Liz Cheney says Trump is 'preying' on his supporters by pushing 2020 election lie

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The patriotism of many Americans was turned into a “weapon” during the Jan. 6 attack on the U.S. Capitol, by a former president who continues to prey on his supporters, Rep. Liz Cheney said Thursday night.

Cheney, the vice chair of the Jan. 6 House select committee investigating the attack, delivered a forceful and sober final statement at the conclusion of a nearly three-hour hearing on Capitol Hill.

The Republican congresswoman from Wyoming addressed her comments to those who are skeptical of the committee’s work, which includes many voters in her own home state.

“The case against Donald Trump in these hearings is not made by witnesses who were his political enemies. It is, instead, a series of confessions by Donald Trump’s own appointees, his own friends, his own campaign officials, people who worked for him for years, and his own family,” Cheney said.

Rep. Liz Cheney at a House select committee hearing.
Rep. Liz Cheney, R-Wyo., delivers a closing statement during the House select committee hearing on Thursday. (Saul Loeb/AFP via Getty Images)

Cheney made a distinction between Trump and his supporters, noting that many who voted for the former president would eagerly defend the country with their own lives. “Donald Trump knows that millions of Americans who supported him would stand up and defend our nation were it threatened. They would put their lives and their freedom at stake to protect her,” she said.

But, she said, on Jan. 6, 2021, Trump “turned their love of country into a weapon against our Capitol and our Constitution.”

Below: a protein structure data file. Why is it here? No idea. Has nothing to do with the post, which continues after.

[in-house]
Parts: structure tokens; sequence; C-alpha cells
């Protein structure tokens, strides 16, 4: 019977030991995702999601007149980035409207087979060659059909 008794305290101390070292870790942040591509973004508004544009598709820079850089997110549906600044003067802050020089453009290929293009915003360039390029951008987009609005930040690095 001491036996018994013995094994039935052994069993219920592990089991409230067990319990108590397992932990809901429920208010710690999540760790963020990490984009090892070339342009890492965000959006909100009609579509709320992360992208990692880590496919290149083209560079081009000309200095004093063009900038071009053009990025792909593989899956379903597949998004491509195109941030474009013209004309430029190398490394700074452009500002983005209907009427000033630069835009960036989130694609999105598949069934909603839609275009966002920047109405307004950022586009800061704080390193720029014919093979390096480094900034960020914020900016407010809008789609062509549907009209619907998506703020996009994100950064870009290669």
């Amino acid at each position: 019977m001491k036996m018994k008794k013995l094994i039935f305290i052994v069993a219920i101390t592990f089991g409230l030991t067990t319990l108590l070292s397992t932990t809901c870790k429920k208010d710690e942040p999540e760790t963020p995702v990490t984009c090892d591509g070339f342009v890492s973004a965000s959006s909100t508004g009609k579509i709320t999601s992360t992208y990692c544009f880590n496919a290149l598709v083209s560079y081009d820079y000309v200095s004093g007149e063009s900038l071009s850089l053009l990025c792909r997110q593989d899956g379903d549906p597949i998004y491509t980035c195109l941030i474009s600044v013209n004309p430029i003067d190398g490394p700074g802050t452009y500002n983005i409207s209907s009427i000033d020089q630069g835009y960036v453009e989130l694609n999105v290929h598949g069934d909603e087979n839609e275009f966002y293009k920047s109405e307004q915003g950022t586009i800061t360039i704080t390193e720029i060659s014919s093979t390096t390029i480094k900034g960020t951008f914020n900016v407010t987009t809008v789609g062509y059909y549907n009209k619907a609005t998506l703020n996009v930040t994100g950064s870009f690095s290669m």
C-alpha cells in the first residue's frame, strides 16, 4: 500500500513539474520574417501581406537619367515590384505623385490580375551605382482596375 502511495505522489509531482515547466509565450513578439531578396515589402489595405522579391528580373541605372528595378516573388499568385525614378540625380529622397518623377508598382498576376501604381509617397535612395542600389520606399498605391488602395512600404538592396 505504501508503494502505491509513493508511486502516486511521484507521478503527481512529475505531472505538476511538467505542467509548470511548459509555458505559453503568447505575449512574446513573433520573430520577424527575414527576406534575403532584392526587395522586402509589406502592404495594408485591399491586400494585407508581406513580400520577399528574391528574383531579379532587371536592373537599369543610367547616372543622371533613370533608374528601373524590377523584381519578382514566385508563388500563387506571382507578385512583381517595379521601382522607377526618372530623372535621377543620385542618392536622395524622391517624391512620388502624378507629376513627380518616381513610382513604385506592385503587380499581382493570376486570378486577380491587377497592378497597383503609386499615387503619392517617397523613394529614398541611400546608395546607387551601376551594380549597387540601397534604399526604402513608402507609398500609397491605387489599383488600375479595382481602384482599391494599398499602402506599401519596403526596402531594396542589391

Trump is even now “preying on their patriotism” by continuing to insist he somehow won the 2020 election, despite no evidence to support his baseless claims, Cheney said.

The nine hearings so far, she said, have shown that “Donald Trump’s plan to falsely claim victory in 2020, no matter what the facts actually were, was premeditated.”

A video of former President Donald Trump plays during a Jan. 6 committee hearing.
A video of former President Donald Trump plays during Thursday night’s hearing of the Jan. 6 committee. (Al Drago/Bloomberg via Getty Images)

The hearing Thursday showed evidence that Trump did nothing to stop the violence on Jan. 6, that Vice President Mike Pence called in police and military units to shut down the riot and that Trump rejected calls from his family and aides to call off the mob until he knew the attack would be repelled by law enforcement.

Cheney closed her comments by asking Americans to consider the gravity of allowing Trump back into power again.

“Every American must consider this: Can a president who is willing to make the choices Donald Trump made during the violence of Jan. 6 ever be trusted with any position of authority in our great nation again?" she said.

Cheney is facing the possibility of losing her seat in Congress if she loses the Aug. 16 primary in Wyoming to a Republican challenger who has parroted Trump’s lies about the 2020 election. But her words Thursday demonstrated a resolve on her part to continue waging a battle for the soul of the Republican Party.

Rep. Liz Cheney shakes hands with Sandra Garza, the longtime partner of Capitol Police Officer Brian Sicknick.
Cheney shakes hands with Sandra Garza, the partner of Capitol Police Officer Brian Sicknick, who died from injuries he sustained in the insurrection. (Saul Loeb/AFP via Getty Images)

When Cheney was stripped of her leadership position in the House Republican Conference last year, she vowed then to stop Trump from being reelected. “I will do everything I can to ensure that the former president never again gets anywhere near the Oval Office,” she said.

If Cheney loses her congressional seat, and even if she wins, she’s likely to run for president in 2024 in order to keep making the case that Trump is unfit to lead the GOP, much less the nation, according to conversations with Republicans close to the matter.

Cheney ended the hearing Thursday by making clear that the committee’s work is not done, and that there will be more hearings after Labor Day.

“Ronald Reagan’s great ally Margaret Thatcher said this: ‘Let it never be said that the dedication of those who love freedom is less than the determination of those who would destroy it,’” she said. “Let me assure every one of you this: Our committee understands the gravity of this moment, the consequences for our nation. We have much work yet to do, and will see you all in September.”


The rioters got within two doors of Vice President Mike Pence's office. See how in this 3D explainer from Yahoo Immersive.